Posted by on Mar 17, 2014 in Featured, fieldnotes |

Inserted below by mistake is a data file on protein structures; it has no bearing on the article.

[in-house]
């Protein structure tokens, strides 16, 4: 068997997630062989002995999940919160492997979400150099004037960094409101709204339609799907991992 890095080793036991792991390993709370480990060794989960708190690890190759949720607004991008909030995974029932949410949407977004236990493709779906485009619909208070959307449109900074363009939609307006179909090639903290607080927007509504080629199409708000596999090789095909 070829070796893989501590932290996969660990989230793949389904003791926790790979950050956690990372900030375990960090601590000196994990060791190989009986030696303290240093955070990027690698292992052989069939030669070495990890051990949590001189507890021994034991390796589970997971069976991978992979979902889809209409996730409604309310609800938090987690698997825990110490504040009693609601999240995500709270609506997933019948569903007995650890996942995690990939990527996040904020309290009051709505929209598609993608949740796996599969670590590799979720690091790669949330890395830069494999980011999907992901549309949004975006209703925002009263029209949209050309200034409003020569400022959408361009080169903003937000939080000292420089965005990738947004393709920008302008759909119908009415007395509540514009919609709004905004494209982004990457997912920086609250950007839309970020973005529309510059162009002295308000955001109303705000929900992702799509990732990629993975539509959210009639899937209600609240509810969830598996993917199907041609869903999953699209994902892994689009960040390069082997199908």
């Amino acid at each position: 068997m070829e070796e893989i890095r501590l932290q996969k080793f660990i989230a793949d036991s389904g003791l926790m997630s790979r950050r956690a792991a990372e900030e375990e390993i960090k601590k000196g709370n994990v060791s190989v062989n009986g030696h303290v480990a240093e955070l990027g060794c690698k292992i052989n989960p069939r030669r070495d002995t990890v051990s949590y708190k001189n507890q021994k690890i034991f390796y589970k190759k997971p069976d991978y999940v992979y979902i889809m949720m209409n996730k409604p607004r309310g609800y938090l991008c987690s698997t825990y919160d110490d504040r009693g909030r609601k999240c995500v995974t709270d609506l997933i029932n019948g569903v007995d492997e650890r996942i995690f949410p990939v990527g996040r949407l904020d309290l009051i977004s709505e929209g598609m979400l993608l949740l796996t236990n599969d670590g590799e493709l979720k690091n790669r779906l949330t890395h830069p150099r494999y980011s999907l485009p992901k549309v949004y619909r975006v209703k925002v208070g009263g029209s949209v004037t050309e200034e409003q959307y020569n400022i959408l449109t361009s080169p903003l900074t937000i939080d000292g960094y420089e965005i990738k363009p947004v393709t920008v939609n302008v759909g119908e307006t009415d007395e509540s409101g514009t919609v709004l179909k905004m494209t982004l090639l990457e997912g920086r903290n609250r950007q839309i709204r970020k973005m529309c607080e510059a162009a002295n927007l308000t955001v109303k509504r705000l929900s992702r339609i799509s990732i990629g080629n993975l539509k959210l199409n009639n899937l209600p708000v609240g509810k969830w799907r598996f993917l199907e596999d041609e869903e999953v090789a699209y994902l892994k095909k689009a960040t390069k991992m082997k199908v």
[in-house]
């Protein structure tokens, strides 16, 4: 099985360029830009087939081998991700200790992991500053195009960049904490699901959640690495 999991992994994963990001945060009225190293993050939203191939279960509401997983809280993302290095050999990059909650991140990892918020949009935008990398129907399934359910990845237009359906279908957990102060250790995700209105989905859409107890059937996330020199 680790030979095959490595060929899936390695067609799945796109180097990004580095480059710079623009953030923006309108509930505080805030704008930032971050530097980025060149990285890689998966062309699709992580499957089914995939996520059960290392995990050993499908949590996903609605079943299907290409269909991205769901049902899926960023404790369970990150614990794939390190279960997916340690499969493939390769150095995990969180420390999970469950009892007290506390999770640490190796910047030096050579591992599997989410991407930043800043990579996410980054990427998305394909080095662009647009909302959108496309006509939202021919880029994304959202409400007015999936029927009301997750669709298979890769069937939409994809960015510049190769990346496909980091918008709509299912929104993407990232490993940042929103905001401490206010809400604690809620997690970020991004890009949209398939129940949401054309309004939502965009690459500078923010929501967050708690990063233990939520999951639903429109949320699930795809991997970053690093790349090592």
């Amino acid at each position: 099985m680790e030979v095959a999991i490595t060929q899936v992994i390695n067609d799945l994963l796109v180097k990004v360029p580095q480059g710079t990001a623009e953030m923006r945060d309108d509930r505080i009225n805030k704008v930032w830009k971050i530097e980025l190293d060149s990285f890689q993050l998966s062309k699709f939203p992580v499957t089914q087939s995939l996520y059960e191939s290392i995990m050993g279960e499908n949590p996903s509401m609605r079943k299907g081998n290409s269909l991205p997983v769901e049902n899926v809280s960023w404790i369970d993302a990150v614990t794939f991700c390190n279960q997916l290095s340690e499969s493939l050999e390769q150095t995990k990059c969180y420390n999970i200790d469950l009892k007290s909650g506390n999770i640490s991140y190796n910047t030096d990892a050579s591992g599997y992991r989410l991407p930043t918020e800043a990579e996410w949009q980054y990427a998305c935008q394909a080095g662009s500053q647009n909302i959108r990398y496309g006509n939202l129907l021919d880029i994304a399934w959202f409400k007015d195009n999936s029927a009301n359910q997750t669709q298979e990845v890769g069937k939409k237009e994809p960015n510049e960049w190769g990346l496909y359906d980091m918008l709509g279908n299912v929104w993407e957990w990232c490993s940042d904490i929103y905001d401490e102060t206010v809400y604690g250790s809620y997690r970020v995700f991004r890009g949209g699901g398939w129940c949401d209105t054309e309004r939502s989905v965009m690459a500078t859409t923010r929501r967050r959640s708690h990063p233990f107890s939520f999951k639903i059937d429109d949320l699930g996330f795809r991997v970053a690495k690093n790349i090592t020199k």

This was the month of reading The Faraway Nearby by Rebecca Solnit. I have read a few of her books, and always start them with enthusiasm (I’m interested in the same stuff she is!) and gradually feel distracted and deflated. I figured out what it was this time, pointed to by a line in the book: “Like a lot of visual artists, she mostly plunged into the difficult books through which you hack your way slowly.” That line describes my taste in books, but I had always attributed it to my mild dyslexia (if it’s going to take me months to get through a book I want it to be worth the time). Solnit’s connection feels right, though. I read for texture and flavor and bits of ideas far more than for plot or characters, and I enjoy feeling lost in a sea of words that are inviting me to connect into a whole. And that way of absorbing art makes more sense for encountering and absorbing visual art more often than it does reading a book. Solnit’s books are documents of her thought process going through the world, reading meaning into things she finds along the way, and making connections. For me, the joy of reading a book is making those links, so reading her books feels a bit like opening the in-flight magazine to find the crossword already filled in. I can learn from the insights, but the fun and work of discovering them has already been done. As I was finishing the book this morning, I closed it to find the white cover set off by a fan of pink sticky notes marking bits of text that crystalized a thought. Her words are always lovely, and the time she spends with these ideas leads to a clarity that I rarely achieve in my own muddled ideas. One of those stickies marked this passage: Writing is saying to no one and to everyone the things it is not possible to say to someone. Or rather writing is saying to the no one who may eventually be the reader those things one has on someone to whom to...

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